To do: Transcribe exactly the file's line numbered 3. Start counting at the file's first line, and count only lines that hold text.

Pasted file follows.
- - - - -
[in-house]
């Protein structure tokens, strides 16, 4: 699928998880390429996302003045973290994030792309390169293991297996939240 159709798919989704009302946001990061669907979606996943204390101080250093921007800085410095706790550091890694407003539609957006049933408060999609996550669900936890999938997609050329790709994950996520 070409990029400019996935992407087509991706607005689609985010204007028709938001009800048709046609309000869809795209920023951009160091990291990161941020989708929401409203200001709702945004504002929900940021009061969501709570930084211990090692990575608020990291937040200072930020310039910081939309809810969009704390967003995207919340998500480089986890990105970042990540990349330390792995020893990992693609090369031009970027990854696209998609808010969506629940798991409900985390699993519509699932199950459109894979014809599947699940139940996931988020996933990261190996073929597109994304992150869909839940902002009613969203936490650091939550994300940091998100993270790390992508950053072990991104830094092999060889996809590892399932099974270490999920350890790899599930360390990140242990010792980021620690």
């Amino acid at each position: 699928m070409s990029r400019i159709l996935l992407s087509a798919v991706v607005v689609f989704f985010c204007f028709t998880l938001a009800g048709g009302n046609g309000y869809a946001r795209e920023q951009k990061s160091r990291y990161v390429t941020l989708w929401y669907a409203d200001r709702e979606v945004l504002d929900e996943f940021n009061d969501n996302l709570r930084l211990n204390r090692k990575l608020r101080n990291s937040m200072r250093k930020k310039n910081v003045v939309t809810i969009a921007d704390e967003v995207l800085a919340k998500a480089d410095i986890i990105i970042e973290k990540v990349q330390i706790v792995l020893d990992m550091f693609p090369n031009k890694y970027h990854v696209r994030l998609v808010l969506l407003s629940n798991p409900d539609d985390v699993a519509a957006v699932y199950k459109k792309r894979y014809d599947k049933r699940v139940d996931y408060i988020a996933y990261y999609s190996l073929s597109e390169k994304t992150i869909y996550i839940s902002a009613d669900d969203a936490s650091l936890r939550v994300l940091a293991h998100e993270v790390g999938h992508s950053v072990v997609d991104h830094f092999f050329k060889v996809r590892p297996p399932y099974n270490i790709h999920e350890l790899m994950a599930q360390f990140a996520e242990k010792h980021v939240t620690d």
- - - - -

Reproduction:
């Amino acid at each position: 699928m070409s990029r400019i159709l996935l992407s087509a798919v991706v607005v689609f989704f985010c204007f028709t998880l938001a009800g048709g009302n046609g309000y869809a946001r795209e920023q951009k990061s160091r990291y990161v390429t941020l989708w929401y669907a409203d200001r709702e979606v945004l504002d929900e996943f940021n009061d969501n996302l709570r930084l211990n204390r090692k990575l608020r101080n990291s937040m200072r250093k930020k310039n910081v003045v939309t809810i969009a921007d704390e967003v995207l800085a919340k998500a480089d410095i986890i990105i970042e973290k990540v990349q330390i706790v792995l020893d990992m550091f693609p090369n031009k890694y970027h990854v696209r994030l998609v808010l969506l407003s629940n798991p409900d539609d985390v699993a519509a957006v699932y199950k459109k792309r894979y014809d599947k049933r699940v139940d996931y408060i988020a996933y990261y999609s190996l073929s597109e390169k994304t992150i869909y996550i839940s902002a009613d669900d969203a936490s650091l936890r939550v994300l940091a293991h998100e993270v790390g999938h992508s950053v072990v997609d991104h830094f092999f050329k060889v996809r590892p297996p399932y099974n270490i790709h999920e350890l790899m994950a599930q360390f990140a996520e242990k010792h980021v939240t620690d």